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Lebamba is located in Gabon
Location in Gabon
Coordinates: 2°12′S 11°30′E / 2.200°S 11.500°E / -2.200; 11.500Coordinates: 2°12′S 11°30′E / 2.200°S 11.500°E / -2.200; 11.500
Country Gabon
ProvinceNgounié Province
DepartmentLouetsi-Wano Department

Lebamba is a small town in south-western Gabon. It is the capital of Louetsi-Wano Department in Ngounié Province, it lies along the N6 road, 38.3 kilometres northeast of Ndendé.[1][2] A Catholic Mission has long been established in Lebamba.


Lebamba is located in south-western Gabon, and in the southeast of Ngounié Province. Kanda and Moukoundou lie nearby to the northeast; the Ngounié River flows just to the west of the town and the Louetsi River is also nearby.[3] The land between Lebamba and Mouila is mainly floodplain.[4][5]

Two kilometres from Lebamba are "massive underground cave networks", known as the Bongolo Caves or Malibé Caves;[1][6] the caves lie at an altitude of 1150 metres.[7] The Lekindou waterfall is also nearby.


An agronomical research center was established at Lebamba in the 1960s.[8] Since, the Lebamba Agro-pastoral Project has conducted studies on the socio-economic aspects of livestock production in the region.[9] In the 1970s, an oil mill for processing palm oil was established in Lebamba by the Agro-Gabon Company.[10] In 1981, a two-year, UNDP funded project, Agro-pastoral Development of Lebamba Zone, was developed to study the socio-economic aspects of livestock production in the region.[11] In the same decade, rice based farming systems were established in three villages of the Lebamba region.[12] In 1990, it was noted that a soil conditioner project in Lebamba would continue for a few years as the country's soil has fairly low agricultural fertility.[13]


The Nzebi people (or Banzebi, or Ndzebi)) live in the area between Lebamba and extending to west of Franceville. Njebi, a Northwest Bantu language, is spoken in Lebamba.[citation needed] The Wumbvu people live in the same province, but to the east of Lebamba; they speak the Wumbvu language and are of a different tribal cluster, that of the Central Congo.[14]

It was reported in 1971 that the Christian and Missionary Alliance opened a bookstore, reading room and youth center in the village;[15] the Bongolo Hospital, which is considered to be one of the best in Gabon, is located in Lebamba. Established in 1977,[16] the hospital is staffed by American missionary doctors and is one of only three hospitals in Gabon that offers HIV testing (the others are the Libreville and Port Gentil Hospitals).


In 1993, a bridge financed by the US, Canada and France was announced costing CFA69.280m for construction over the Louetsi River near Lebamba;[17] the total cost of the scheme was estimated at CFA281.745m.[17] The Ndende to Lebamba road was constructed with the assistance of China.[18] An 800 metres (2,600 ft) laterite and grass airstrip services the hospital.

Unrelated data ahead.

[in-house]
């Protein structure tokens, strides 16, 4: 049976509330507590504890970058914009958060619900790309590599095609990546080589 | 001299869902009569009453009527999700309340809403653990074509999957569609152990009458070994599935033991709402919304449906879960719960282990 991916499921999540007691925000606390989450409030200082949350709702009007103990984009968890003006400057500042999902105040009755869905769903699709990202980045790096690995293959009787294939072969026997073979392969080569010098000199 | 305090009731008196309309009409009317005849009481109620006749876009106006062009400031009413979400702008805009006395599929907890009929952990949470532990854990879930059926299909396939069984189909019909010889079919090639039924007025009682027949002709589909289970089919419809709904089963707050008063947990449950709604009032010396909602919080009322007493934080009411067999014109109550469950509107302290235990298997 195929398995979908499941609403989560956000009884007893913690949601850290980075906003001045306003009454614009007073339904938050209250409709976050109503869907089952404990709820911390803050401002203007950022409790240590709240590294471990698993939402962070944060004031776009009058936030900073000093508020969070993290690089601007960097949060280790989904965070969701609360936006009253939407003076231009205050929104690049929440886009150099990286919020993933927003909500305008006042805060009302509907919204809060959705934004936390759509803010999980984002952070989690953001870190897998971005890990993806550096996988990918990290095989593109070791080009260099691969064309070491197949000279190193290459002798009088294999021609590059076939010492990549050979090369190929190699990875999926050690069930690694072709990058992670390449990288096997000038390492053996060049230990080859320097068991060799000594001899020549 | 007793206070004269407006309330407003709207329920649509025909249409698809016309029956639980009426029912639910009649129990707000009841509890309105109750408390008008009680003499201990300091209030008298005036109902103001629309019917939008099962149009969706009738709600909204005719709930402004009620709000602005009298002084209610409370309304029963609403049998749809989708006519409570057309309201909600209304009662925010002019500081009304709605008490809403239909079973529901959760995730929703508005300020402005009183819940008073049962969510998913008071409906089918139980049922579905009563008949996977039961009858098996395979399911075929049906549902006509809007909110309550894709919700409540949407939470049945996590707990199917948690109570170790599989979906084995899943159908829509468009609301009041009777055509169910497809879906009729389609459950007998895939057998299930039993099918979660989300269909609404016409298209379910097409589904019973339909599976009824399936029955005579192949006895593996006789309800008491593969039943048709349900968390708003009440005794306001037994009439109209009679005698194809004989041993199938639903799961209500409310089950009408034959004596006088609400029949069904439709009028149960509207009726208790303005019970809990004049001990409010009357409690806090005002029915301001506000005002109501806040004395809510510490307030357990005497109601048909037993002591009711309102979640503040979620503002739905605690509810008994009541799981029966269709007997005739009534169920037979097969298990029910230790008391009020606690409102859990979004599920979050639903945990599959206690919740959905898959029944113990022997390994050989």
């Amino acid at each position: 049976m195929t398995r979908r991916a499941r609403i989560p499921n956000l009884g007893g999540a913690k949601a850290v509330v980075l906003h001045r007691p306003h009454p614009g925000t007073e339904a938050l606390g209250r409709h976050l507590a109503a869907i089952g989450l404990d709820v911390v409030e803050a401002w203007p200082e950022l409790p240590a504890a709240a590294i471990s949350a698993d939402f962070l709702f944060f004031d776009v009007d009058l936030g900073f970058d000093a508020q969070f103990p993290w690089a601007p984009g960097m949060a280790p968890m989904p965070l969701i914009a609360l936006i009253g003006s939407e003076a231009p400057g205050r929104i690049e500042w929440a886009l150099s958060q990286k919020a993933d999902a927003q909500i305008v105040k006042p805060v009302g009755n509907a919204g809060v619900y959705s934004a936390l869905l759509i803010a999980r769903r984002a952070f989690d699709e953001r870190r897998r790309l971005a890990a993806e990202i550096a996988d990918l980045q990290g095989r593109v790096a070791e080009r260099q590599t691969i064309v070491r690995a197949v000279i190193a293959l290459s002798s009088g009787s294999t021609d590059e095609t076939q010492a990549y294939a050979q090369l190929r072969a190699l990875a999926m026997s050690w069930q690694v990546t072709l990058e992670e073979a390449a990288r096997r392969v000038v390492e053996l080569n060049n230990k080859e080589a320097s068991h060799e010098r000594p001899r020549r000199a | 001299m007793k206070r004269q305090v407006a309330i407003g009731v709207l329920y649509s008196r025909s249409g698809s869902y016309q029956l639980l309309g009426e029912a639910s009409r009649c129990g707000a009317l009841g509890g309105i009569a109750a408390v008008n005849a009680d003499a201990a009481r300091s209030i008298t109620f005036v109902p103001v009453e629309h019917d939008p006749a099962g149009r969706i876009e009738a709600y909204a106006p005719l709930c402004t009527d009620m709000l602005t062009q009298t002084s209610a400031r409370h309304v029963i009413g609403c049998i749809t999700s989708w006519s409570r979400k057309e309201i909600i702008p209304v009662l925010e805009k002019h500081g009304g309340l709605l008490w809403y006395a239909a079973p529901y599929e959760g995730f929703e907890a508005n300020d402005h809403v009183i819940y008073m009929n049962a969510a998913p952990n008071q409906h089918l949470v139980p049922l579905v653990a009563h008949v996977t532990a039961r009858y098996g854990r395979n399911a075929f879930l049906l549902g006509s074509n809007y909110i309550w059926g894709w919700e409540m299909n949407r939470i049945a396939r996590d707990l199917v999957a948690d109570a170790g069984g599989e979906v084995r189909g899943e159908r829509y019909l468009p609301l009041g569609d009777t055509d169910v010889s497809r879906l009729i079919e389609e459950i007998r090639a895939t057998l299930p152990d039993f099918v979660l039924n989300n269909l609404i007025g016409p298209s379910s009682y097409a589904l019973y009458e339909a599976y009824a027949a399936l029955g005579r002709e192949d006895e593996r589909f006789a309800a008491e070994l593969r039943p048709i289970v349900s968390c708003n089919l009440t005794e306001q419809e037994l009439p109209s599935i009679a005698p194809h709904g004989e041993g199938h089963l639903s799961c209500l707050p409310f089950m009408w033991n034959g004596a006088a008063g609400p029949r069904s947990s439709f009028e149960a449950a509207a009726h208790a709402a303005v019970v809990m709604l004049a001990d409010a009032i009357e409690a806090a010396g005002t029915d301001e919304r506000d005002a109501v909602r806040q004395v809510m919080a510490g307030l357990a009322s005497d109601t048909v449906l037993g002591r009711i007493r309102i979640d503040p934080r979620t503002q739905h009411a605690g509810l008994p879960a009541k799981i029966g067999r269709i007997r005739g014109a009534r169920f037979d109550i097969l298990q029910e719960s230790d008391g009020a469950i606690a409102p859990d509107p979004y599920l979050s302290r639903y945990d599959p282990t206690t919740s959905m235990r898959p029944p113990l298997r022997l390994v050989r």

1. ^ a b Auzias, Dominique; Voisin, Bernadette; Labourdette, Jean-Paul (30 September 2009). Gabon. Petit Futé. p. 259. ISBN 978-2-7469-2537-3. Retrieved 31 March 2012.
  2. ^ Maps (Map). Google Maps.
  3. ^ Harvard University. Museum of Comparative Zoology (1975). Bulletin of the Museum of Comparative Zoology; the Museum. p. 277. Retrieved 31 March 2012.
  4. ^ Hughes, R. H.; Hughes, J. S. (1992). A Directory of African Wetlands. IUCN. p. 517. ISBN 978-2-88032-949-5. Retrieved 31 March 2012.
  5. ^ Courbon, Paul (June 1989). Atlas of the great caves of the world. Cave Books. p. 1150. ISBN 978-0-939748-21-1. Retrieved 31 March 2012.
  6. ^ Warne, Sophie (1 November 2003). Gabon, São Tomé and Príncipe. Bradt Travel Guides. p. 118. ISBN 978-1-84162-073-2. Retrieved 31 March 2012.
  7. ^ Paul Courbon (June 1989). Atlas of the great caves of the world. Cave Books. p. 32. ISBN 978-0-939748-21-1. Retrieved 31 March 2012.
  8. ^ Yates, Douglas Andrew (1996). The rentier state in Africa: oil rent dependency and neocolonialism in the Republic of Gabon. Africa World Press. p. 154. ISBN 978-0-86543-521-6. Retrieved 31 March 2012.
  9. ^ Hoste, C. H.; Africa, International Livestock Centre for (1992). Trypanotolerant livestock in west and central Africa: A decade's results. ILRI (aka ILCA and ILRAD). p. 174. ISBN 978-92-9053-261-3. Retrieved 31 March 2012.
  10. ^ United States. Joint Publications Research Service (1978). Translations on Sub-Saharan Africa. p. 20. Retrieved 31 March 2012.
  11. ^ Hoste, C. H.; International Livestock Centre for Africa (1992). Trypanotolerant livestock in west and central Africa: A decade's results. ILRI (aka ILCA and ILRAD). pp. 29, 176–. ISBN 978-92-9053-261-3. Retrieved 1 April 2012.
  12. ^ World food report. Food and Agriculture Organization of the United Nations. 1 January 1986. p. 42. Retrieved 1 April 2012.
  13. ^ Commission of the European Communities (1990). The Courier. Commission of the European Communities. pp. 88–89. Retrieved 1 April 2012.
  14. ^ "Missionary Atlas Project West Africa Gabon". worldmap.org. pp. 22, 28. Retrieved 2 April 2012.
  15. ^ American Council of Voluntary Agencies for Foreign Service (1971). U.S. non-profit organizations in development assistance abroad. Technical Assistance Information Clearing House. p. 523. Retrieved 1 April 2012.
  16. ^ deVries, Catherine R.; Price, Raymond R. (29 November 2010). Global surgery and public health: a new paradigm. Jones & Bartlett Publishers. p. 174. ISBN 978-0-7637-8048-7. Retrieved 31 March 2012.
  17. ^ a b Africa research bulletin: Economic, financial, and technical series. Blackwell. 1993. p. 11260. Retrieved 31 March 2012.
  18. ^ Oxford Business Group. The Report: Gabon 2010. Oxford Business Group. pp. 43–. ISBN 978-1-907065-25-5. Retrieved 1 April 2012.

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